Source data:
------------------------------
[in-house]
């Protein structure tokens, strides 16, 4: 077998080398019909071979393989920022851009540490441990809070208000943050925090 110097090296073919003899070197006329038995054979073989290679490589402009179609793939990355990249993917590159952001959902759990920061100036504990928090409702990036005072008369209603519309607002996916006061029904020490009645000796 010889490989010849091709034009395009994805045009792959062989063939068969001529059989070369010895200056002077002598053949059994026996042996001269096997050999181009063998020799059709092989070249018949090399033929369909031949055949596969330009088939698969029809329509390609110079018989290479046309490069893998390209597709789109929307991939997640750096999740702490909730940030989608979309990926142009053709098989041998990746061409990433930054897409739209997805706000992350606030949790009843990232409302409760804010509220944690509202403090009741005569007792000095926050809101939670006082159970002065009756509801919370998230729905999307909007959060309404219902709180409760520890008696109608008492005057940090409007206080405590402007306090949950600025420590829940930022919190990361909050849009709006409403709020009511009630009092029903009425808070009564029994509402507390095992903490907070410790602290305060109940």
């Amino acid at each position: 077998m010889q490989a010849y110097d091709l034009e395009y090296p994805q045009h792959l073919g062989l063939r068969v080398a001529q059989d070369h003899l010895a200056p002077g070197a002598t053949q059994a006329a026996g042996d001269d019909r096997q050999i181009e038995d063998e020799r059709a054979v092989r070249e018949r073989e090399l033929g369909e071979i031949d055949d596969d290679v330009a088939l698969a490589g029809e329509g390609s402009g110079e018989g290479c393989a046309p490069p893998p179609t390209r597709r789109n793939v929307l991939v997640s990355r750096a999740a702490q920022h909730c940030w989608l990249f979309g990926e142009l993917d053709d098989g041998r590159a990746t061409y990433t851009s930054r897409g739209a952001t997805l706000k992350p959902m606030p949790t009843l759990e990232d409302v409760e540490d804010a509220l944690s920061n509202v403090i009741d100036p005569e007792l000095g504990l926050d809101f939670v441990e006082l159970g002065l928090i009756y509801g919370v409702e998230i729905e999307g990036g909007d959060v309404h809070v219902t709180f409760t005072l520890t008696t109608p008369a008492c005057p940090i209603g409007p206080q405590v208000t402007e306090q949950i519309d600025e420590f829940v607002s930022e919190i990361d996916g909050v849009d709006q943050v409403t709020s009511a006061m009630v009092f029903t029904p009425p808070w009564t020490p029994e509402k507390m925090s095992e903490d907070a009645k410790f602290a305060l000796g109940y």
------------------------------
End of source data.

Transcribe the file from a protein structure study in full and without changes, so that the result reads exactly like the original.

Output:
[in-house]
């Protein structure tokens, strides 16, 4: 077998080398019909071979393989920022851009540490441990809070208000943050925090 110097090296073919003899070197006329038995054979073989290679490589402009179609793939990355990249993917590159952001959902759990920061100036504990928090409702990036005072008369209603519309607002996916006061029904020490009645000796 010889490989010849091709034009395009994805045009792959062989063939068969001529059989070369010895200056002077002598053949059994026996042996001269096997050999181009063998020799059709092989070249018949090399033929369909031949055949596969330009088939698969029809329509390609110079018989290479046309490069893998390209597709789109929307991939997640750096999740702490909730940030989608979309990926142009053709098989041998990746061409990433930054897409739209997805706000992350606030949790009843990232409302409760804010509220944690509202403090009741005569007792000095926050809101939670006082159970002065009756509801919370998230729905999307909007959060309404219902709180409760520890008696109608008492005057940090409007206080405590402007306090949950600025420590829940930022919190990361909050849009709006409403709020009511009630009092029903009425808070009564029994509402507390095992903490907070410790602290305060109940």
């Amino acid at each position: 077998m010889q490989a010849y110097d091709l034009e395009y090296p994805q045009h792959l073919g062989l063939r068969v080398a001529q059989d070369h003899l010895a200056p002077g070197a002598t053949q059994a006329a026996g042996d001269d019909r096997q050999i181009e038995d063998e020799r059709a054979v092989r070249e018949r073989e090399l033929g369909e071979i031949d055949d596969d290679v330009a088939l698969a490589g029809e329509g390609s402009g110079e018989g290479c393989a046309p490069p893998p179609t390209r597709r789109n793939v929307l991939v997640s990355r750096a999740a702490q920022h909730c940030w989608l990249f979309g990926e142009l993917d053709d098989g041998r590159a990746t061409y990433t851009s930054r897409g739209a952001t997805l706000k992350p959902m606030p949790t009843l759990e990232d409302v409760e540490d804010a509220l944690s920061n509202v403090i009741d100036p005569e007792l000095g504990l926050d809101f939670v441990e006082l159970g002065l928090i009756y509801g919370v409702e998230i729905e999307g990036g909007d959060v309404h809070v219902t709180f409760t005072l520890t008696t109608p008369a008492c005057p940090i209603g409007p206080q405590v208000t402007e306090q949950i519309d600025e420590f829940v607002s930022e919190i990361d996916g909050v849009d709006q943050v409403t709020s009511a006061m009630v009092f029903t029904p009425p808070w009564t020490p029994e509402k507390m925090s095992e903490d907070a009645k410790f602290a305060l000796g109940y």